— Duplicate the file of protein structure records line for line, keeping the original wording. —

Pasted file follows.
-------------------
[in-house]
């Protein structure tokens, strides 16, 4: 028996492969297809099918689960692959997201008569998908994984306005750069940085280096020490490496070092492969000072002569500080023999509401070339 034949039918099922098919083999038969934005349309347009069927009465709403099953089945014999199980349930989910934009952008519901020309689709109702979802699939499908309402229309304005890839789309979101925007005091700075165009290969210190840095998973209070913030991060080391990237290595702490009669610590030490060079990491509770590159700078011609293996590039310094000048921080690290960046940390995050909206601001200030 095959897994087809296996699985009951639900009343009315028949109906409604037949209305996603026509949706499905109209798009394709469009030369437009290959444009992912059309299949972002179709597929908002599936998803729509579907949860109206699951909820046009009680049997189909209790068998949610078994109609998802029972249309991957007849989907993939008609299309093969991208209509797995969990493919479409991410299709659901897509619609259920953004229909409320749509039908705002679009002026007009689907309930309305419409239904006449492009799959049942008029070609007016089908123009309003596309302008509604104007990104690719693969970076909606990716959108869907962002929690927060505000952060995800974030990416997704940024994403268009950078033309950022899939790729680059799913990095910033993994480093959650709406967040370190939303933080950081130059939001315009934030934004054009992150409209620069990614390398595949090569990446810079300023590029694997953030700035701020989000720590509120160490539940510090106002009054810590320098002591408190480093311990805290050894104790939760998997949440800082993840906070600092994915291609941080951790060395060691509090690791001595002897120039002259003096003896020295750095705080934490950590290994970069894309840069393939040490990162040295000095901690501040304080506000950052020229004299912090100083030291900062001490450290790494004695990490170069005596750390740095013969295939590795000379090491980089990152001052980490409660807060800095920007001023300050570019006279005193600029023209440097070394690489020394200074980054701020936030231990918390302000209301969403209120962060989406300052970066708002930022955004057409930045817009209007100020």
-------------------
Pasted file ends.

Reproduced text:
[in-house]
């Protein structure tokens, strides 16, 4: 028996492969297809099918689960692959997201008569998908994984306005750069940085280096020490490496070092492969000072002569500080023999509401070339 034949039918099922098919083999038969934005349309347009069927009465709403099953089945014999199980349930989910934009952008519901020309689709109702979802699939499908309402229309304005890839789309979101925007005091700075165009290969210190840095998973209070913030991060080391990237290595702490009669610590030490060079990491509770590159700078011609293996590039310094000048921080690290960046940390995050909206601001200030 095959897994087809296996699985009951639900009343009315028949109906409604037949209305996603026509949706499905109209798009394709469009030369437009290959444009992912059309299949972002179709597929908002599936998803729509579907949860109206699951909820046009009680049997189909209790068998949610078994109609998802029972249309991957007849989907993939008609299309093969991208209509797995969990493919479409991410299709659901897509619609259920953004229909409320749509039908705002679009002026007009689907309930309305419409239904006449492009799959049942008029070609007016089908123009309003596309302008509604104007990104690719693969970076909606990716959108869907962002929690927060505000952060995800974030990416997704940024994403268009950078033309950022899939790729680059799913990095910033993994480093959650709406967040370190939303933080950081130059939001315009934030934004054009992150409209620069990614390398595949090569990446810079300023590029694997953030700035701020989000720590509120160490539940510090106002009054810590320098002591408190480093311990805290050894104790939760998997949440800082993840906070600092994915291609941080951790060395060691509090690791001595002897120039002259003096003896020295750095705080934490950590290994970069894309840069393939040490990162040295000095901690501040304080506000950052020229004299912090100083030291900062001490450290790494004695990490170069005596750390740095013969295939590795000379090491980089990152001052980490409660807060800095920007001023300050570019006279005193600029023209440097070394690489020394200074980054701020936030231990918390302000209301969403209120962060989406300052970066708002930022955004057409930045817009209007100020």